- MAPP2, the second Phase 3 trial of MDMA-assisted therapy, treated 104 participants living with PTSD with either MDMA-assisted therapy or placebo with therapy
- The results confirmed findings from MAPP1; no serious adverse events were observed among the participants
- In a first for psychedelic-assisted therapy trials, more than half of MAPP2 participants identify as people of color
The nonprofit Multidisciplinary Association for Psychedelic Studies’ (MAPS) clinical research program has achieved an important milestone: a successful confirmatory Phase 3 trial of MDMA-assisted therapy for posttraumatic stress disorder (PTSD). The clinical research program that began in 1992 has been sponsored by the nonprofit MAPS and funded through philanthropic donations. Since 2014, MAPS Public Benefit Corporation (MAPS PBC), a wholly-owned subsidiary of MAPS, has administered the trials.
When I first articulated a plan to legitimize a psychedelic-assisted therapy through FDA approval, many people said it was impossible. Thirty-seven years later, we are on the precipice of bringing a novel therapy to the millions of Americans living with PTSD who haven’t found relief through current treatments. The impossible became possible through the bravery of clinical trial participants, the compassion of mental health practitioners, and the generosity of thousands of donors. Today, we can imagine that MDMA-assisted therapy for PTSD may soon be available and accessible to all who could benefit.Rick Doblin, Ph.D., Founder and Executive Director of MAPS
The full data from MAPP2, expected to be published in a peer-reviewed journal later this year, will support MAPS PBC’s new drug application to be filed with the U.S. Food and Drug Administration (FDA).
By 1985, MDMA had been legally used in therapy treatments for a decade, with a growing body of promising anecdotal reports supporting its use. However, increasing social use led the Drug Enforcement Agency to criminalize the use and possession of MDMA that year. In 1986, Dr. Doblin founded MAPS to fund and facilitate research into the potential of psychedelic-assisted therapies; educate the public about psychedelics for medical, social, and spiritual use; and advocate for drug policy reform. A major milestone was reached in 2021 when Nature Medicine published the positive results of the first Phase 3 trial, MAPP1.
MAPP1 and MAPP2, the only completed Phase 3 trials of a psychedelic-assisted therapy, were conducted at 15 sites in the US, Canada, and Israel. Today, Phase 2 trials are being planned or conducted evaluating MDMA-assisted therapies for conditions closely related to PTSD, such as substance use disorder and eating disorders. Trials of other therapies in combination with MDMA are being planned or conducted, such as couples therapy and group therapy among Veterans. These additional Phase 2 trials will determine if MDMA-assisted therapies may be effective for other conditions or with other treatment modalities commonly used to address PTSD.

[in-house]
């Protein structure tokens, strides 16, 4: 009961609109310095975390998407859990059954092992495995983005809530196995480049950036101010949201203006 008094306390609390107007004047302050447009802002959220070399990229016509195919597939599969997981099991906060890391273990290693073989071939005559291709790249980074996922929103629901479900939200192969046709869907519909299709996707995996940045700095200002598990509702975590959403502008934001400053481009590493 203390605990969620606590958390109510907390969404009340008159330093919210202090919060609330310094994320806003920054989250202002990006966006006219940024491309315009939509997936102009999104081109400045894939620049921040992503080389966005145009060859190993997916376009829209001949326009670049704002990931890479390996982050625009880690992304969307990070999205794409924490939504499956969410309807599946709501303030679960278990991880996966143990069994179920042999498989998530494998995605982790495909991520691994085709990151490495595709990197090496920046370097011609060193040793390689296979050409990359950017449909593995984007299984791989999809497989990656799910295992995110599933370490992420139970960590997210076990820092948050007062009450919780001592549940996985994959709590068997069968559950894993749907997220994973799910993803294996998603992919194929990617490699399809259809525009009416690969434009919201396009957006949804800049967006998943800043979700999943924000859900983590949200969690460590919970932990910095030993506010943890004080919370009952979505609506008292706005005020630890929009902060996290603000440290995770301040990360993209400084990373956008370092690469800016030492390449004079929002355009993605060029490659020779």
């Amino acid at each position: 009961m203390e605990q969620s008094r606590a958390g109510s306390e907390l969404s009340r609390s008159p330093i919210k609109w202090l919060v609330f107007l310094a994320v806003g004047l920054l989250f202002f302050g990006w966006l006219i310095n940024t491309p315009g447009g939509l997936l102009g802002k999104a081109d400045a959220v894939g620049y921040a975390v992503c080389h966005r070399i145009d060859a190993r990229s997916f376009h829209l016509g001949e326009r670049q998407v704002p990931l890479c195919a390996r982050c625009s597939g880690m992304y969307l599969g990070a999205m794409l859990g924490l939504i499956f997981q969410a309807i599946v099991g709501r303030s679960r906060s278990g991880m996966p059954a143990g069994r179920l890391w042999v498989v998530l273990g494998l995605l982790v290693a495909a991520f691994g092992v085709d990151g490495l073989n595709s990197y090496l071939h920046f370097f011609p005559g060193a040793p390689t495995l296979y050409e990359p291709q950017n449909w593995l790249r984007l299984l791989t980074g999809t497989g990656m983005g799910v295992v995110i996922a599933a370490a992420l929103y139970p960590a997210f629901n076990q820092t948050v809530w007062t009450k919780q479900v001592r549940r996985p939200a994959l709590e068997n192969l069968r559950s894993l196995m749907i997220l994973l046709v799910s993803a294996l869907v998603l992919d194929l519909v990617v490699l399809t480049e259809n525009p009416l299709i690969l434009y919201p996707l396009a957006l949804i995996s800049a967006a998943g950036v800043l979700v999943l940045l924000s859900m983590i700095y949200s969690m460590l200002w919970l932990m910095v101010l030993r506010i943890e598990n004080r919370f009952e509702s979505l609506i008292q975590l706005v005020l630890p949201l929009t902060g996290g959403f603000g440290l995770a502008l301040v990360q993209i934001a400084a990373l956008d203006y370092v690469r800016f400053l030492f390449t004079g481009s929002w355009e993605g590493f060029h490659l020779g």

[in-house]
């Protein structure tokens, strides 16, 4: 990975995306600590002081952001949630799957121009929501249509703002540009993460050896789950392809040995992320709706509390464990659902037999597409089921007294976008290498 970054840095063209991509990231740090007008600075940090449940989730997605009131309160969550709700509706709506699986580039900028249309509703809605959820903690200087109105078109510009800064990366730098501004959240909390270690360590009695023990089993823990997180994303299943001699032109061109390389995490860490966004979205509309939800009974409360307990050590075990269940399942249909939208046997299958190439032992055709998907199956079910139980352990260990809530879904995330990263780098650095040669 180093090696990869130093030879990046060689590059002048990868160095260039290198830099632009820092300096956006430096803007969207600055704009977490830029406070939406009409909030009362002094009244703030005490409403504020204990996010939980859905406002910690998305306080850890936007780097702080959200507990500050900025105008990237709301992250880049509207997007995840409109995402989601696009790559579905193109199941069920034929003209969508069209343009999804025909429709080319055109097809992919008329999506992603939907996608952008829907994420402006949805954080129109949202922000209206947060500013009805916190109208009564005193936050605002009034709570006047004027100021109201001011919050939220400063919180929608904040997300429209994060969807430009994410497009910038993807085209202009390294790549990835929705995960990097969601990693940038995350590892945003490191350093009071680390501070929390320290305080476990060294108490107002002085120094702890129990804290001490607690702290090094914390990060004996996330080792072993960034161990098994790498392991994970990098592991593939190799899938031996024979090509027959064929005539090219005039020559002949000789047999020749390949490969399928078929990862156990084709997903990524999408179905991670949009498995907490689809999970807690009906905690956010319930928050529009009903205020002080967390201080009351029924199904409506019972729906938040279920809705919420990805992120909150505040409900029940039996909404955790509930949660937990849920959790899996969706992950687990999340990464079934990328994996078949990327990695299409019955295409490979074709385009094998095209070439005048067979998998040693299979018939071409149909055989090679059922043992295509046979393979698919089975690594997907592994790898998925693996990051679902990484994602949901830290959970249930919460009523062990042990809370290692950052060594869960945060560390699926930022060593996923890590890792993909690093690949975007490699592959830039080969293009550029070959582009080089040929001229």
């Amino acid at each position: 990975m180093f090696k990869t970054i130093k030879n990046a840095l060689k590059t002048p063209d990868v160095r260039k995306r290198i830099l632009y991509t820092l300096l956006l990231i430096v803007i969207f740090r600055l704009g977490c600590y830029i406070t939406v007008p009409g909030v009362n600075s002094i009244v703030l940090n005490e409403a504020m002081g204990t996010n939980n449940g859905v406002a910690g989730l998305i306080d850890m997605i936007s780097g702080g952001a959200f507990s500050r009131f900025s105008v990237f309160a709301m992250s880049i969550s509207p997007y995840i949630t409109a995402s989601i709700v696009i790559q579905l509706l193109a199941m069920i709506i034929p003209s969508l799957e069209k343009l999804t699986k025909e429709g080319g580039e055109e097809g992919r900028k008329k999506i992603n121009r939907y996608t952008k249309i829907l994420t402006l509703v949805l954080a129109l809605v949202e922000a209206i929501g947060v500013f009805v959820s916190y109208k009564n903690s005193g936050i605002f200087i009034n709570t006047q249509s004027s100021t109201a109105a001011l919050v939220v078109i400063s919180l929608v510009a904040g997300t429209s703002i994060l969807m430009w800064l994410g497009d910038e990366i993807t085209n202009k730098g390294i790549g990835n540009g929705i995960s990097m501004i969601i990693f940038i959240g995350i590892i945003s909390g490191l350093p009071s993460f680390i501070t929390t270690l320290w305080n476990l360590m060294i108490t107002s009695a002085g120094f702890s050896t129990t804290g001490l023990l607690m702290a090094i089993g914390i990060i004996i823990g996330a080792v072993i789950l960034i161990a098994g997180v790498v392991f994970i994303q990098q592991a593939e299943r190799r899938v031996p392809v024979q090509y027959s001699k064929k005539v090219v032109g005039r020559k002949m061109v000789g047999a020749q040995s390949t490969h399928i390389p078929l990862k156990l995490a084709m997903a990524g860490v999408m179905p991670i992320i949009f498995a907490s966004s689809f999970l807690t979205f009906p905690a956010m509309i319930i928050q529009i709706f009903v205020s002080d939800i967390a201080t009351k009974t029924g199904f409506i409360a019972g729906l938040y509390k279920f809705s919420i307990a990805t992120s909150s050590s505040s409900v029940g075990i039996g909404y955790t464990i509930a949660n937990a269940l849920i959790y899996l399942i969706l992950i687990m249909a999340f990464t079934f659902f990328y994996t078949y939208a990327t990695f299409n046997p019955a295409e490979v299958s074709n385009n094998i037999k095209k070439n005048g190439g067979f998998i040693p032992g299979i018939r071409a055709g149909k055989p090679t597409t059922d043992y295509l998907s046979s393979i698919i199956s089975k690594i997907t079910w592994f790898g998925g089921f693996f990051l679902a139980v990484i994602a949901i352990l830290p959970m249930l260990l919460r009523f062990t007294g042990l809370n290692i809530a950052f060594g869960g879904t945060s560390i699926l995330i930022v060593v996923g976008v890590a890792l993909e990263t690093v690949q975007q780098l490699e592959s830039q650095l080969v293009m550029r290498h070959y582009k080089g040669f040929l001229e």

The safety and efficacy of psychedelic-assisted therapies are currently under investigation. No psychedelic-assisted therapy has been approved by the FDA or other regulatory authorities; no therapy works for everyone; and all therapies, even in clinical settings, carry risks.
Founded in 1986, MAPS is a 501(c)(3) non-profit research and educational organization that develops medical, legal, and cultural contexts for people to benefit from the careful uses of psychedelics and marijuana. MAPS is sponsoring the world’s most advanced psychedelic therapy research through its wholly-owned subsidiaries MAPS PBC and MAPS EU. Since MAPS was founded, philanthropic donors and grantors have given more than $140 million for psychedelic and marijuana research and education. MAPS has earned both the Guidestar Platinum Seal of Transparency and a 4-Star Rating from Charity Navigator.
If participants in clinical trials mostly represent similar populations, it can be difficult to ensure treatments will be safe and effective for a broad population. This is easy to understand with age: because adolescents and children may react differently to medications or dosages, Congress passed a law that requires some FDA-approved drugs to be tested separately in adolescents and children after they are proven safe and effective for adults.
In clinical trials for PTSD treatments, it is particularly important that researchers strive to include people of color and LGBTQI+ individuals, who are more likely to develop PTSD — but less likely to receive a diagnosis or treatment.
Read more: MAPS Doubles Ethnoracial Diversity in Trials Again
MDMA-assisted therapy for PTSD is an integrative treatment delivered by two specially trained behavioral health professionals. It consists of four ninety-minute preparation sessions and three eight-hour medication sessions, each followed by three ninety-minute integration sessions.
Read more: Cultivating Inner Growth: The Inner Healing Intelligence in MDMA-Assisted Therapy